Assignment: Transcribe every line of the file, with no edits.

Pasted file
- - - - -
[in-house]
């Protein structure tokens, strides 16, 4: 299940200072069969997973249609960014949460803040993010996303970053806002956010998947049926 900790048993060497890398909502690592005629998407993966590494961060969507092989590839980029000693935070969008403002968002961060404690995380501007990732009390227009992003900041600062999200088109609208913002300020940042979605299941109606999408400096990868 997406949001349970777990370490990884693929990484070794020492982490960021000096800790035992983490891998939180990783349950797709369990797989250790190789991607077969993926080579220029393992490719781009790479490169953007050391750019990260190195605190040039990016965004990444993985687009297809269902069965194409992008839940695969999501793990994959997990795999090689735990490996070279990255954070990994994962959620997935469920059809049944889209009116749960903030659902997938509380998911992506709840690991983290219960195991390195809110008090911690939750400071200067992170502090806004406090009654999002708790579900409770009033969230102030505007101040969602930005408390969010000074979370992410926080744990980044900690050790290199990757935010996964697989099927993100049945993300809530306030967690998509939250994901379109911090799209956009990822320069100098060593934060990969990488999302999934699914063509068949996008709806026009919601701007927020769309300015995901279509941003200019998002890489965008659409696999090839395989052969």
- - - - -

[in-house]
């Protein structure tokens, strides 16, 4: 299940200072069969997973249609960014949460803040993010996303970053806002956010998947049926 900790048993060497890398909502690592005629998407993966590494961060969507092989590839980029000693935070969008403002968002961060404690995380501007990732009390227009992003900041600062999200088109609208913002300020940042979605299941109606999408400096990868 997406949001349970777990370490990884693929990484070794020492982490960021000096800790035992983490891998939180990783349950797709369990797989250790190789991607077969993926080579220029393992490719781009790479490169953007050391750019990260190195605190040039990016965004990444993985687009297809269902069965194409992008839940695969999501793990994959997990795999090689735990490996070279990255954070990994994962959620997935469920059809049944889209009116749960903030659902997938509380998911992506709840690991983290219960195991390195809110008090911690939750400071200067992170502090806004406090009654999002708790579900409770009033969230102030505007101040969602930005408390969010000074979370992410926080744990980044900690050790290199990757935010996964697989099927993100049945993300809530306030967690998509939250994901379109911090799209956009990822320069100098060593934060990969990488999302999934699914063509068949996008709806026009919601701007927020769309300015995901279509941003200019998002890489965008659409696999090839395989052969």